The U.S. Air Force awarded a much-anticipated contract for the Long Range Strike Bomber (LRSB) last month, a critical platform to support both conventional missions and nuclear deterrence. Much remains to be done to deliver a nuclear-capable LRSB on budget and on schedule. Beyond the LRSB and the B61-12 gravity bomb life extension, however, modernization of the aging air-breathing leg of the nuclear triad requires an investment in a future cruise missile.
A nuclear cruise missile is the weapon most commonly associated with extended deterrence across the Asia Pacific’s tyranny of distance. When the nuclear sea-launched Tomahawk (TLAM-N) was retired, Asia-Pacific allies in the region were reassured in part by the continued U.S. capability to quickly forward-deploy nuclear weapons on aircraft, especially with air-launched cruise missiles. The only current nuclear cruise missile is the AGM-86B ALCM, carried aboard B-52 bombers. First deployed in 1982 with a planned service life of 10 years, the ALCM is insufficiently stealthy for modern air defenses, and its reliability continues to decline. The planned but still-nascent replacement for the ALCM is known as the Long Range Standoff missile, or LRSO.
Recently, some commentators have attacked the LRSO as unnecessary, destabilizing, and expensive and have called for LRSO to be cancelled entirely. Such a step would reduce the air-delivered leg of the triad to gravity bombs alone, betting that the LRSB stealth characteristics will forever defeat future air defenses. Eliminating the LRSO would also undermine the administration’s current “3+2” plan for the future stockpile (3 missile warheads and 2 air-delivered weapons), reducing it to “3+1.”
At base, these are arguments against the desirability of nuclear-armed cruise missiles as such. In some cases, the arguments against LRSO are coupled with hopeful (but groundless) suggestions that unilateral U.S. elimination will prompt others to follow suit, perhaps even inspiring a global ban. On the contrary, the flexibility and credibility of a delivery system like LRSO may well represent one of the most important components of a twenty-first- century deterrent tailored not to Cold War requirements but to more limited and discrete scenarios.
There are no signs that the long-established military requirement for a nuclear-capable standoff cruise missile will diminish. On the contrary, trends suggest it may become more important than ever.
As affirmed in the 2010 Nuclear Posture Review (NPR), bomber-delivered cruise missiles have unique characteristics. LRSO would preserve and enhance attributes largely not available elsewhere, including signaling, mass, the mitigation or avoidance of overflight of third parties, the potential for recall, and the ability to reach multiple targets simultaneously. A bomber with gravity bombs alone has to fly more or less over each target, one at a time—making air defense easier for an adversary and increasing the risk not only to the bomber and its pilot, but also to the crews of associated tanker and fighter aircraft.
Another underappreciated characteristic is cruise missiles’ potential for circuitous paths. Unlike with an intercontinental ballistic missile (ICBM), for example, an adversary would not know in advance from which direction the “multi-axis ingress” missile may come. Given the uncertainty, adversaries would have to invest significantly more in air defenses (a cost-imposing strategy), or simply accept vulnerability. Besides flying around air defenses, cruise missiles can also strike from different angles, which may be helpful, say, to reach targets dug into the far side of a mountain.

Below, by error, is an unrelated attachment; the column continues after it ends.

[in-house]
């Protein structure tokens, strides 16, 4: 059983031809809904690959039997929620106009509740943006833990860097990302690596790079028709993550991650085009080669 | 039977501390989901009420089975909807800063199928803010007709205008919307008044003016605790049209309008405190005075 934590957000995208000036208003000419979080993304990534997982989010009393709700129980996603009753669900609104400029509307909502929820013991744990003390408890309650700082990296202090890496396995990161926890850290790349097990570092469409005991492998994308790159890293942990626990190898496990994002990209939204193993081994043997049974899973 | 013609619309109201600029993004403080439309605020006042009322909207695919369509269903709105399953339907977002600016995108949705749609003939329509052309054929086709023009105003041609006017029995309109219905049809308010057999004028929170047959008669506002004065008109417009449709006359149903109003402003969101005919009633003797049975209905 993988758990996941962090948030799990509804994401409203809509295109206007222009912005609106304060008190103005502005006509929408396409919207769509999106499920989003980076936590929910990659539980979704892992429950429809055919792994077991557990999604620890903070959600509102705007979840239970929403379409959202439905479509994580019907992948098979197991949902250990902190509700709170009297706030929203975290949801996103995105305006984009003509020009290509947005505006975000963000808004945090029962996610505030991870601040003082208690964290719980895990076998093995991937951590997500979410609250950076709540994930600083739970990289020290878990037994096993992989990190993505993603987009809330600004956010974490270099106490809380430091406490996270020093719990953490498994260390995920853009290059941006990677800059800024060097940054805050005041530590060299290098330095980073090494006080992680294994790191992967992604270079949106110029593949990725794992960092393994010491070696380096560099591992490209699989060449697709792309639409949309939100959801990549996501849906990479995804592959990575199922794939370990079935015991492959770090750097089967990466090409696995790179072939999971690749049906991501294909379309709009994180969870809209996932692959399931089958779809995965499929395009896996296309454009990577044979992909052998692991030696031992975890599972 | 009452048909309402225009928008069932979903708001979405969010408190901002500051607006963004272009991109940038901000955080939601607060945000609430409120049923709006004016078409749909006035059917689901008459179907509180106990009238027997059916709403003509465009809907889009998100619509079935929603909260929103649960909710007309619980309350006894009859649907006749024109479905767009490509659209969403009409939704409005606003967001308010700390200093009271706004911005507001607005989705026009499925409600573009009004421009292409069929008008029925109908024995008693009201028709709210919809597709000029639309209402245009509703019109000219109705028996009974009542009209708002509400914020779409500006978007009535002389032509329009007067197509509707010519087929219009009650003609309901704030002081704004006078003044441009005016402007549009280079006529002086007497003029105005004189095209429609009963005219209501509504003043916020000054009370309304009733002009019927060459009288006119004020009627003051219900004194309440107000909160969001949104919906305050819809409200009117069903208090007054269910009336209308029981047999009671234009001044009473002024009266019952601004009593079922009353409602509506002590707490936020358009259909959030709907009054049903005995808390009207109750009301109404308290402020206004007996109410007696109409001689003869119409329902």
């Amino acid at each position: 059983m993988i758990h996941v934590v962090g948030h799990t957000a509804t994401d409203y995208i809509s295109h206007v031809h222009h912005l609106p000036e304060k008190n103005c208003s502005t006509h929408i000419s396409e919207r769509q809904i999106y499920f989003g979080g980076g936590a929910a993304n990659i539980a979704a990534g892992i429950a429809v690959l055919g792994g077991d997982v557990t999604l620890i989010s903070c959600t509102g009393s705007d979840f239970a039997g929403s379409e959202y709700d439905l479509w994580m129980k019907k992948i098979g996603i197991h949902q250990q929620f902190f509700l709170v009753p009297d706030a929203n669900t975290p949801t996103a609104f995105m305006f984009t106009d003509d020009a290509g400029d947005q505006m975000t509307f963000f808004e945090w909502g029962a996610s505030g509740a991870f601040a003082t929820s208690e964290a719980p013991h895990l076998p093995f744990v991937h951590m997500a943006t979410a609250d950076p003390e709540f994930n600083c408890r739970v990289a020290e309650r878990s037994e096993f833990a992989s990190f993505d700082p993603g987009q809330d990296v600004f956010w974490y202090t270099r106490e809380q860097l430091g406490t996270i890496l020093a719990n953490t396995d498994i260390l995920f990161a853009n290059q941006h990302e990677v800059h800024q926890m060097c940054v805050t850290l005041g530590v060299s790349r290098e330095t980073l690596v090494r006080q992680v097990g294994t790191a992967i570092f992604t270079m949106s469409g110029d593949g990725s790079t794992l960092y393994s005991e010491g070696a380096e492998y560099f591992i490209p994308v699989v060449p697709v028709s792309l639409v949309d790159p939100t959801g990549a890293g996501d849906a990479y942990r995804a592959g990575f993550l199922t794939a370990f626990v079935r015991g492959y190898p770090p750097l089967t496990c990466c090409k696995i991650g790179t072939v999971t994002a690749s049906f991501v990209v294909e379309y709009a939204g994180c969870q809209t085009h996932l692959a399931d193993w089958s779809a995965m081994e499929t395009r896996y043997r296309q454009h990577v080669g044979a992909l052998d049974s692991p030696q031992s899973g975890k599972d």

Nor would a newer nuclear cruise missile be at odds with the vision expressed in Prague. President Obama’s 2009 speech committed to sustaining a safe, secure, and effective nuclear force for as long as nuclear weapons exist. The 2010 NPR and the 2013 update to the nuclear employment guidance reaffirmed the need to retain air-delivered weapons as part of the larger triad. The stabilizing features of cruise missiles were likewise recognized in the counting rules for the administration’s signature arms control agreement, New START.
Cancelling LRSO would be a significant reduction of flexibility, and one not to be taken lightly. Like the ALCM, LRSO will be around a long time, providing flexibility and meaningful options to presidents not only in this decade but those of future decades as well.
To be sure, Russian cruise missiles have garnered much attention of late, both those in violation of the Intermediate-Range Nuclear Forces (INF) Treaty and others that are not. The reasons for a nuclear cruise missile in the U.S. force, however, should and do stand on their own merits.
Last year, Under Secretary of Defense (and chairman of the Nuclear Weapons Council) Frank Kendall warned appropriators that “without LRSO’s advanced stand-off capability, the bomber leg of the Triad will gradually become a symbol of our decline rather than a bellwether of enduring American strength.”
Cruise missiles provide unique characteristics for nuclear deterrence, including capabilities critical to credibility and flexibility in the strategic environment of the twenty-first century. Reducing the bomber’s nuclear mission to gravity bombs alone might retain the skeleton of a triad, but in practice it would undermine rather than strengthen deterrence.